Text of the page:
“The theme for National Reconciliation Week 2023 ‘Be a Voice for Generations’, encourages all Australians to be a voice for Reconciliation in tangible ways in our everyday lives,” he reminded us.
The Federal member for Jaga Jaga, Kate Thwaites, MP, and the State member for Eltham and Parliamentary Secretary for Education, Vicki Ward, each addressed us, and Ian Hunter sang and talked to us of indigenous language and history, accompanying himself on clapsticks. (The bark Coolamon he presented to the Mayor of Nillumbik in 1998, cut from a Wingrove Park tree and now in the NRG Art collection, was again on display.) Addressing a packed hall of Reconciliation advocates, partners and supporters, NRG Past President Jan Aitken brought the two events together, encapsulating 25 years of Reconciliation history.
Quietly listening in the front rows were the prime movers of that initial event, Elizabeth Kooroonya Savage and John Browning, and former Nillumbik Councillors Margaret Jennings and John Graves. Founding President of the NRG, local historian, prolific author and legendary activist, the late Mick Woiwod (1929-2020), was surely also there in spirit. (Who among NRG’s members and supporters did not sense Mick’s presence?) Elizabeth Kooroonya Savage, John Browning and Mick Woiwod were founding members of the community-based working group that initiated the recommendations to Council on which the 1998 Commitment and Apology were based. Margaret Jennings and John Graves moved and seconded the recommendations.
Recalling the community organization that grew out of that working group, the subsequently independent Nillumbik Reconciliation Group, Jan Aitken reaffirmed its founding principles. “The NRG has continued to work with the shire for 25 years to fulfill the commitment given that day to the Wurundjeri,” she told us. “We agreed that our role was to bring an Aboriginal presence to Nillumbik, to honour the First Peoples of our land, to support reconciliation in our community, to recognize the truth of Aboriginal history and the harmful practices it encompasses, to develop a respectful relationship with the first Nations whose sovereignty remains intact, whose care of the land gives us the bushlands and environmental responsibility.”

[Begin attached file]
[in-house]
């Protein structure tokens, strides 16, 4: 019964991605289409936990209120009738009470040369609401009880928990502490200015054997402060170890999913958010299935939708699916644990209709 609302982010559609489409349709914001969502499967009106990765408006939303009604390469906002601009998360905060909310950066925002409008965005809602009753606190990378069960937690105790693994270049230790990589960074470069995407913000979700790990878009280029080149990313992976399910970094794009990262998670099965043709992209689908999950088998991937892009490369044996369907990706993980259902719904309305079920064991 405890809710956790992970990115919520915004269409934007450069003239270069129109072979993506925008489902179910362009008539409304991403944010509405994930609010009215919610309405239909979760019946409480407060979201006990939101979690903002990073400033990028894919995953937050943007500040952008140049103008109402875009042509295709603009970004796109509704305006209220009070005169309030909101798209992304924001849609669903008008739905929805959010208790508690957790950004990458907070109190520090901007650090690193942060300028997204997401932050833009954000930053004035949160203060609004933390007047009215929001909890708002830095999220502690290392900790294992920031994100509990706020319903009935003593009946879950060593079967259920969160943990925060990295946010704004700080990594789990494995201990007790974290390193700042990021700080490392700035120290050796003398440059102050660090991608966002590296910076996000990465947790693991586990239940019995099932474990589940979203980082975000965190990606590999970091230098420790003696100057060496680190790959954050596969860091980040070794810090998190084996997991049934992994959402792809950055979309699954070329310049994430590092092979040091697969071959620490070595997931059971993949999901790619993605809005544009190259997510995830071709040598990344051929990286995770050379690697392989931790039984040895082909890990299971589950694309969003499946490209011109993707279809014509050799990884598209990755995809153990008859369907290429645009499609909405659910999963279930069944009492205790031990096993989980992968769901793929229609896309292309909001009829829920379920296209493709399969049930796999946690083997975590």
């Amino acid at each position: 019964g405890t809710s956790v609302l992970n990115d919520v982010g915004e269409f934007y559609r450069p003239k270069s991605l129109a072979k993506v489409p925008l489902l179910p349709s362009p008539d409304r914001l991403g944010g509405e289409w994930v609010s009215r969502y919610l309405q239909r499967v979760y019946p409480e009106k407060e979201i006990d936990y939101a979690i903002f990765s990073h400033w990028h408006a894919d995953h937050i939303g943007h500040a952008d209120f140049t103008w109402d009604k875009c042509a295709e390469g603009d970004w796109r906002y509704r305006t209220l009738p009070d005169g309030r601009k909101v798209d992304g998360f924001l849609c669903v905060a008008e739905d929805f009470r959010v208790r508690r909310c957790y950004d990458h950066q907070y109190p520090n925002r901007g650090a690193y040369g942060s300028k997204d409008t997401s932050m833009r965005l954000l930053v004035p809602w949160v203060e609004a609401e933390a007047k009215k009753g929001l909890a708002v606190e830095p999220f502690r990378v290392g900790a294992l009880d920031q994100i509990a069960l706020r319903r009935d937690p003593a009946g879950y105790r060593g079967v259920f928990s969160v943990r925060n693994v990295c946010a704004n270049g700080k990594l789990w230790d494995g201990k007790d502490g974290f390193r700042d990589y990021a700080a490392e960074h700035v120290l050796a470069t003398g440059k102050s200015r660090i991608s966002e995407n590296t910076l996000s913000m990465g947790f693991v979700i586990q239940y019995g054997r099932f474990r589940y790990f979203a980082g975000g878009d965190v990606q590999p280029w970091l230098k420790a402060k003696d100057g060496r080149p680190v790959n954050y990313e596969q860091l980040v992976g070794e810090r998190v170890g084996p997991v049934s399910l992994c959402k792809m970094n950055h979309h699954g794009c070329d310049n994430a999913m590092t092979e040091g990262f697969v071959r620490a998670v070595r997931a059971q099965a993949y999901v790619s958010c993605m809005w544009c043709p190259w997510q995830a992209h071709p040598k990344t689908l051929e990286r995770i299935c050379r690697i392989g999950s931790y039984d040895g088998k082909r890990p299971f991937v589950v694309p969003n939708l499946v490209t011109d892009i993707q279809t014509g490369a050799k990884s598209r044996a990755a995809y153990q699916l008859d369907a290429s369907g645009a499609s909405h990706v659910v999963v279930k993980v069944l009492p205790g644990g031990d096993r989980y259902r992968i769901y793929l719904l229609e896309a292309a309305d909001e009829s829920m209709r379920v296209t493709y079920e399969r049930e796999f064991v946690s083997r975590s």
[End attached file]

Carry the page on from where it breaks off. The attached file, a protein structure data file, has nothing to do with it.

Wurundjeri artist, archaeologist, songwriter and singer Mandy Nicholson and her mesmerising troupe of Djirri Djirri* Wurundjeri women dancers appeared on stage on cue, singing, clapping and dancing Wurundjeri Creation stories, one indigenous tiny tot proudly reiterating every step – bringing indigenous women’s culture meaningfully alive for us on stage. And in the learning, we recognized the continuity of history. Mandy, Jan Aitken told us, is the daughter of Wurundjeri Elder Uncle Bill Nicholson Senior, who in May 1998 received from Mayor Robert Marshall the Council’s statement of Commitment and Apology. [*Djirri Djirri means Willie Wagtail in Woiwurrung, the language of the Wurundjeri people, celebrating the cheeky little Australian bush bird known for its fluttering dance.]
NRG President Jan Mackenzie summarized the accelerating flowering of Reconciliation over the past 25 years. “Now all levels of Government have committed to Reconciliation,” she said. “We have the Federal Referendum. The Victorian State Treaty process. The local Reconciliation Action Plan (RAP) process. Community sporting clubs holding indigenous rounds and commissioning indigenous guernseys. Smoking ceremonies. Cultural days. Songs in language in kindergartens. Teachers and educators embracing reconciliation and passing on the message. From little things big things grow.”